“There will be a lot of blood spilled in this series…”
Channel 4 may never be the same again… but of course I say this in a positive way! With the success of the first series of The Mill (and a TV BAFTA nomination for Kerrie Hayes), we are lucky to be treated to an extra two episodes of this piece of beautiful and historic drama in the second series – with brand new storylines, brand new characters and brand new rules thanks to the last episode of series one.
Sophie Gardiner, Commissioning Editor for Drama from Channel 4 happily says, “The Mill is that rare thing – a period drama that resonates with 21st century life. It’s a massive pleasure to bring it back. Series two is the next chapter in the life of Esther Price, our trouble-making mill girl drawn from the Quarry Bank archives.”
Earlier this month (July) I attended the screening and cast Q&A session, where it was clear a lot of hard work and risks were taken for this second series – with the history of Quarry Bank Mill being both fascinating and upsetting at the same time. Meeting the cast and crew was such an amazing experience! All of them were so down to earth, happy-go-lucky and was willing to answer any questions. Because of where the programme was filmed and what it is based on, the cast had a bit of a challenge. Holly Lucas (Susannah Bates) admitted that the hardest scene for her to film was a child-birth scene. She spent hours and hours watching YouTube videos of women giving birth, so it wasn’t pleasant at all. The amazing thing about The Mill is that it’s drawing in a younger audience around the country thanks to school History lessons. The cast and crew revealed the fact that the younger generation is learning and understanding how the workers suffered and how they lived, makes them feel incredible.
The first episode kicks off with everything looking bright and a bit easier for the girls who work in the Mill. But a new piece of drama begins at Quarry Bank Mill: Daniel and Lucy Bates struggle with bringing up three kids (one which doesn’t belong to Daniel but brought the child up as his own). However, she gives birth to the third child in this episode. William Greg (Andrew-Lee Potts) is the younger brother of Robert and has taken over the family business whilst Robert is running for parliament in Westminster. Both him and Daniel clash straight away due to Lucy and Daniel’s ‘child’. Hannah Greg ends up employing ex-slave Sope Dirisu to be the village’s gardener which stirs a few words when everyone else finds out. And the fact that he is the first black person to step foot into Quarry Bank Mill causes a bit more excitement upon the girls.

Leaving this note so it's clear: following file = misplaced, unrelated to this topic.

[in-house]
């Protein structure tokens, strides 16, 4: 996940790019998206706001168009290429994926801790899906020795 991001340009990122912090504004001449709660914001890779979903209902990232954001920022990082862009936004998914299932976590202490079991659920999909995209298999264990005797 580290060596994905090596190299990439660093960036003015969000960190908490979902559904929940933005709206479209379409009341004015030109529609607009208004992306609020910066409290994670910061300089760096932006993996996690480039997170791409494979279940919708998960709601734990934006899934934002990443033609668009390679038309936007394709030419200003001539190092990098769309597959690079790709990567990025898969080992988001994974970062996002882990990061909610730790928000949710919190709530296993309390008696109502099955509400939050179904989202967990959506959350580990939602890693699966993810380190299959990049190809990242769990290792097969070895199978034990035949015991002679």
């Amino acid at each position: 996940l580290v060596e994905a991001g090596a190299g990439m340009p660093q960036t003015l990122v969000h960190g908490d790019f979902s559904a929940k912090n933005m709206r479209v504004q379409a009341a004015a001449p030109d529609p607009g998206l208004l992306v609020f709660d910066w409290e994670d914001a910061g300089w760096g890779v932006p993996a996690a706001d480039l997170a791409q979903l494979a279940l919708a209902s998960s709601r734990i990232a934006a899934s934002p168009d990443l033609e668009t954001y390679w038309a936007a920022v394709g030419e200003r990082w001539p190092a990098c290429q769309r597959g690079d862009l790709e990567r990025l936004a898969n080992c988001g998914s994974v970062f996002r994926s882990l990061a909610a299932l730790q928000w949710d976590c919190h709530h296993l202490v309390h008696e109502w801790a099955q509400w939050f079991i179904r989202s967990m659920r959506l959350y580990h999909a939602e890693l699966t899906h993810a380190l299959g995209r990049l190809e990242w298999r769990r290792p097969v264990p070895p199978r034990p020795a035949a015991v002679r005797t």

But for Esther Price (Hayes), the struggle is only just the beginning. With finishing the day’s work, she discovers her sister Martha (Vicky Binns) who begs Esther for a job, so she asks new boss William if her sister could be employed at the Mill. However, due to a new family from the south moving in and working (The Howletts / Whittakers) there is hardly anymore room to employ people. Much too her anger, Esther goes and snoops on this new family, but from this episode we can tell there’s going to be a little love story between her and the young new shoemaker, Will Whittaker.
From watching the first episode of the series, there is no spoilers that I’m allowed to say, other than it was just simply brilliant. Every single actor and actress in this series is so talented, and from the bottom of my heart I really hope there’s plenty of more series to come of The Mill. As much as I loved the characters, my hat goes off to Katherine Morley who plays the character of Lucy Garner. There is so much to be seen with Lucy and I have a feeling she can be a bit of a dark horse when she wants to be, or when she has no choice. Katherine portrays her amazingly in a surely to be award-winning performance.
The legend himself, John Fay who is the lead writer and also the co-creator and associate producer, is one of my biggest all time inspirations and the hard work he puts in for this is such a massive deal for Channel 4. After the screening he said something that hit the nail on the head, and this quote will always be with me for the rest of my life now. He calmly sits there looking relaxed and enjoying the Q&A time, when all of a sudden he turns around and says: “History is made by every single one of us. NOT just by the rich and powerful!”
To excite and worry us just a little bit, Andrew-Lee Potts also hinted that there will be a lot of blood spilled in this series…
The Mill starts on the 20th July on Channel 4 at 8.00pm.